“Invite victim-survivors to be part of the solution”, said Williams, who was raped at the age of 13 by a priest.

It’s time, Williams added, for the church to take Pope Francis’ vision of a church which serves as a field hospital for the wounded and lost.

Pittsburgh resident Jim VanSickle, left, who told a Pennsylvania grand jury he was assaulted by a priest as a teenager, chats with former classmate Jack Rae of Bradford , Pa., during a visit on August 21, 2018 to his childhood parish, St. Bernard Catholic Church in Bradford. (CNS Photo / Chaz Muth)

Healing can take many forms and last for varying periods of time, they said. What they and other victim-survivors expect from the Catholic Church, they said, is recognition and support as they continue on their journey rather than attempting to carry out “size ministry”. unique ”.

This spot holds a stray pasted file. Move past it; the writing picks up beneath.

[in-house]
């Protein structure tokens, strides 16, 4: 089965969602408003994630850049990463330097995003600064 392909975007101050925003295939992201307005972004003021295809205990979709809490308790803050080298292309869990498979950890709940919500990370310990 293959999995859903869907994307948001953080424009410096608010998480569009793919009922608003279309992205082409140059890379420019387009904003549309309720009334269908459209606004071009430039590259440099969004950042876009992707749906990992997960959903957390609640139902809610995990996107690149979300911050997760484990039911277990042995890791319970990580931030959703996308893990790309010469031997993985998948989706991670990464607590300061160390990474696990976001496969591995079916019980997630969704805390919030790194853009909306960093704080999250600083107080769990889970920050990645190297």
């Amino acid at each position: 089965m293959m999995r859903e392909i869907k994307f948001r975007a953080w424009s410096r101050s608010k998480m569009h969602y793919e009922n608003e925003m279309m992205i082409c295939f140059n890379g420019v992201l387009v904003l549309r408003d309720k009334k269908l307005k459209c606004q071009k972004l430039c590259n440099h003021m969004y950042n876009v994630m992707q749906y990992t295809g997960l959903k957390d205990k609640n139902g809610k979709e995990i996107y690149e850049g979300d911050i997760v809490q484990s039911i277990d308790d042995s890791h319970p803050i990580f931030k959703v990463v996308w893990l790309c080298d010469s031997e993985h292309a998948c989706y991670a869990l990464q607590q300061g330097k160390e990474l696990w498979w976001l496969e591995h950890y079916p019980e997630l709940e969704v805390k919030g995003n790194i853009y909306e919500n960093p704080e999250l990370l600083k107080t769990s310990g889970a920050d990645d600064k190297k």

“I spoke with people in other dioceses. Typically, a diocese will do something for the survivors, but will do nothing with the survivors, ”Hoffman said.

Men are working to change this by remaining steadfast in their faith despite their traumatic experiences. They also remain active in the church – more active than most Catholics – filling a variety of roles that require regular contact with key church leaders to keep the needs of victim-survivors at the forefront of the response. church in the crisis of abuse.

“People have asked me, ‘Why are you doing this? ”Said Hoffman. “I said to them, ‘You ask me because a bad man mistreated me, I have to give up my faith that my parents instilled in me? My whole identity is based on the Catholic Church. I married a Catholic woman and I send my kids to Catholic school and you tell me I have to give up all this?